Men with early rheumatoid arthritis who had previously never been treated with disease-modifying antirheumatic drugs (DMARDs) achieved remission significantly more often than women when given the interleukin (IL)-6 inhibitor tocilizumab (Actemra), according to new findings published in The Lancet Rheumatology.
Researchers also found that men had higher rates of remission than women when treated with certolizumab pegol (Cimzia), abatacept (Orencia), or conventional synthetic DMARDs, but the differences were not statistically significant.
The findings are based on a post-hoc analysis of data from the randomized, controlled, phase 4 NORD-STAR trial performed across Scandinavia, Iceland, and the Netherlands that is believed to be the first study on treatment-naive patients to specifically analyze the interaction between sex and treatment using interaction terms. In the study, outcomes for men versus women were compared within each treatment group and also to the conventional treatment arm used as the reference group.
"Our findings could provide guidance about the optimal treatment choice for DMARD-naive men and women with early RA," said first author Kristina Lend, MSc, research assistant at the Karolinska Institute, Stockholm, and PhD student at Amsterdam University Medical Center.
Researchers enrolled 812 patients between 2012 and 2018 and randomly assigned them to receive:
Conventional treatment involving methotrexate plus prednisolone tapered from 20 mg per day to 5 mg per day within 9 weeks or methotrexate plus sulfasalazine (2 g per day), hydroxychloroquine (35 mg/kg per week or 200 mg per day), and intra-articular glucocorticoids in the swollen joint (maximally four joints and 80 mg per visit);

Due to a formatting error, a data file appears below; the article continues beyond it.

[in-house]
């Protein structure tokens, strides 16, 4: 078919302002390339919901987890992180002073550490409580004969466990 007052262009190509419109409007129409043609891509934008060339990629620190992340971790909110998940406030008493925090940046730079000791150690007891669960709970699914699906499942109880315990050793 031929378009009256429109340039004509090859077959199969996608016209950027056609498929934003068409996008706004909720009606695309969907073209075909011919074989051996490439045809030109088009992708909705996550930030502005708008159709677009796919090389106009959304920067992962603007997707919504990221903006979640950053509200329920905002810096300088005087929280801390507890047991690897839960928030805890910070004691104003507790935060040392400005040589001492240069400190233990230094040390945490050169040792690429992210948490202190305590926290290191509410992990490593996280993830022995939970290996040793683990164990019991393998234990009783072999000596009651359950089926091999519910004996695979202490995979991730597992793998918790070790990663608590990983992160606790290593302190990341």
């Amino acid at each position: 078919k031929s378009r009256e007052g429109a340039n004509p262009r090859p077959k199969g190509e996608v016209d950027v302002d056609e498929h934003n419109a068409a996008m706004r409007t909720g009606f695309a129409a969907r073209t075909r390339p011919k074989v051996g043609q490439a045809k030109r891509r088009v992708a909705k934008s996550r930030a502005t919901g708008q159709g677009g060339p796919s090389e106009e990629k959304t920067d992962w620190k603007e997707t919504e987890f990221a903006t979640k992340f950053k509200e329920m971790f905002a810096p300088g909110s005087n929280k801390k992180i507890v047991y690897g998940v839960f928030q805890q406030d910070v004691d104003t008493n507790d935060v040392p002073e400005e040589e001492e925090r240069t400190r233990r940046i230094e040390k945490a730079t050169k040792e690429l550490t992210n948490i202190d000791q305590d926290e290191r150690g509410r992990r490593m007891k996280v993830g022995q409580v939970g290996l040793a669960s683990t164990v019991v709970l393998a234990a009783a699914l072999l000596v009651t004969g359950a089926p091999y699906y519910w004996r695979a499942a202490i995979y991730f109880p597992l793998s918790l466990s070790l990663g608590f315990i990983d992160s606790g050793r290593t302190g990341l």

the tumor necrosis factor (TNF) inhibitor certolizumab pegol with methotrexate;
the T-cell co-stimulation modulator abatacept with methotrexate; or
tocilizumab with methotrexate.
All of the patients were newly diagnosed, with symptoms for less than 24 months, and they had never taken a DMARD. Researchers used the Clinical Disease Activity Index (CDAI) as the primary tool for assessing remission. Patients started oral methotrexate initially at 10-15 mg per week and escalated within 4 weeks to a target dose of 25 mg per week.
In all groups, men achieved remission after 24 weeks at higher rates than women: 55% compared with 50% in the conventional arm; 57% vs. 52% with certolizumab pegol; 65% vs. 51% with abatacept; and 61% vs. 40% with tocilizumab. But in most cases, the 95% confidence intervals overlapped for men and women, meaning the differences didn't reach statistical significance.
However, in the tocilizumab group, the difference was significant.
Lend said it was interesting to see this difference with tocilizumab. The drug is known to reduce acute-phase reactants, such as C-reactive protein (CRP). But the CDAI doesn't take CRP or other acute phase reactants into account. Both men and women taking tocilizumab had significant reductions in CRP, and yet men ultimately did much better on the drug according to the CDAI, as well as other scales, such as the Disease Activity Score in 28 joints and Simplified Disease Activity Index.
Women in the conventional treatment arm actually achieved remission more often, at least in absolute numbers, than did women taking tocilizumab.
"It was surprising to see that men on tocilizumab treatment achieved higher remission rates than men in conventional treatment while women in tocilizumab treatment achieved lower remission rates than women in conventional treatment," she said.